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Mysterious crayfish plague reported island-wide

TAIPEI--Taiwan has reported to the World Organization for Animal Health (OIE) information on a redclaw crayfish plague after massive die-offs of the crustaceans in several counties.

The Bureau of Animal and Plant Health Inspection and Quarantine said it notified the OIE Feb. 18 of the outbreak.

The bureau said that in Taiwan, redclaw crayfish were kept in the past as decorative aquarium additions and were not included in inspection and quarantine lists. With the latest plague, however, the bureau has decided to revise the regulations to include the crayfish.

The species was previously only allowed to be imported for research purposes and has never been approved for import or export, according to the Fisheries Agency.

Despite this, the bureau noted that people in four counties — Miaoli, Changhua, Pingtung and Yunlin — have been discovered raising redclaw crayfish illegally. Five ponds in Miaoli, Changhua and Pingtung were found to be infected with the plague in January, with a 40-percent mortality rate, representing 224,000 individual shellfish.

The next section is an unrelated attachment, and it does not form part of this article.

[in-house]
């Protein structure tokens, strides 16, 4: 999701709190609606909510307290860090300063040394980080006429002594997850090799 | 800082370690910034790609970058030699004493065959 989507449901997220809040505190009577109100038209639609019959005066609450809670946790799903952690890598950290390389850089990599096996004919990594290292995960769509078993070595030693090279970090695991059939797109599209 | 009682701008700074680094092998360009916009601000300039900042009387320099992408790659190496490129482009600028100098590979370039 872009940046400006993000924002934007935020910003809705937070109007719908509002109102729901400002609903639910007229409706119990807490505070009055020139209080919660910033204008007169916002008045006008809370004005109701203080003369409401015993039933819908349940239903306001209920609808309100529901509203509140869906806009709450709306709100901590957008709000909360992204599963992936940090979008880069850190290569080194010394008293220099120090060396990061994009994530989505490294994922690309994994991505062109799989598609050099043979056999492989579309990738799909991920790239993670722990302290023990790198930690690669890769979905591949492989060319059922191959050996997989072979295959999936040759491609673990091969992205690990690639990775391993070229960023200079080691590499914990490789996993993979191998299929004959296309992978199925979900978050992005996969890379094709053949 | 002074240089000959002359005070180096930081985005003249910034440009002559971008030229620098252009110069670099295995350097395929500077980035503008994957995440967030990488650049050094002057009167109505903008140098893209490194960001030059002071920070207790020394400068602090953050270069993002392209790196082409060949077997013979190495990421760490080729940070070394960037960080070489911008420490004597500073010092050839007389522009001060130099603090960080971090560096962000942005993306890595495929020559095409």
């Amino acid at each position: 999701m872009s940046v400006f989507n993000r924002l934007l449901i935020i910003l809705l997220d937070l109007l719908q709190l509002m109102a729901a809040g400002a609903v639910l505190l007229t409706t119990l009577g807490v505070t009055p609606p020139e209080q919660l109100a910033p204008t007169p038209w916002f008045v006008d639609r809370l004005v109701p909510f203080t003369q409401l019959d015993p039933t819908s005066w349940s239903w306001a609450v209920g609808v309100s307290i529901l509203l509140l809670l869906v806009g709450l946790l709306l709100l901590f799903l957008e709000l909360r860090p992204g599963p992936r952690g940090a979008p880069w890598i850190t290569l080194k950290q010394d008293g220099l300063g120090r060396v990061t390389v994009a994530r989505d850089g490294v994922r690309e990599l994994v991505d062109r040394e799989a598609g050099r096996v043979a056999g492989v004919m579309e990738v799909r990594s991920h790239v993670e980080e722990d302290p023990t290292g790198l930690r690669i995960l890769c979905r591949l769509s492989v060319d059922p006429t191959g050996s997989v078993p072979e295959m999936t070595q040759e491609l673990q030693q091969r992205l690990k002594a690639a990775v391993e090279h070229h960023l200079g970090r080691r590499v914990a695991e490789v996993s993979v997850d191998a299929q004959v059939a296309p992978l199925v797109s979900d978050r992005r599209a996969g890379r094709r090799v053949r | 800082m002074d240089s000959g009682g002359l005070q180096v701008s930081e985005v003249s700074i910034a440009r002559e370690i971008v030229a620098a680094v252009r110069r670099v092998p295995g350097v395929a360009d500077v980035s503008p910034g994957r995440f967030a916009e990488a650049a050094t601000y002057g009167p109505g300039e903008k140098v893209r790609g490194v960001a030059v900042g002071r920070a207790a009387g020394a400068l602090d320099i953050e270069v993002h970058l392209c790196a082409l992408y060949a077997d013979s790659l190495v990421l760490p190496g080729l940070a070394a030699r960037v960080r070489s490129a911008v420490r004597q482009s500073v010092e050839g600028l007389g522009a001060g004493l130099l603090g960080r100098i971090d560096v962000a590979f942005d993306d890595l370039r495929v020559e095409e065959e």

The bureau was later able to confirm the plague and notified the OIE.

Chao Pan-hua, deputy director-general of the bureau, said all the dead redclaw crayfish were destroyed Jan. 28 and that there is no question of any of them having made their way to market.

According to Cheng Shih-chin of Fish World Magazine, the species was introduced about two decades ago as a decorative aquarium addition, but did not prove very popular.

Over the past three or four years, however, people have turned to redclaw crayfish as an alternative to giant river prawns after the latter were found to be prone to disease ago.

Pond-raised redclaw crayfish sell for up to NT$400 (US$13) per catty (600 grams), compared with white shrimp, which sell for between NT$180 and NT$200 and giant tiger prawns at NT$300.

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This undated photo provided by the Council of Agriculture shows four redclaw crayfish. Taiwan recently reported a redclaw crayfish plague to the World Organization for Animal Health (OIE). (CNA)

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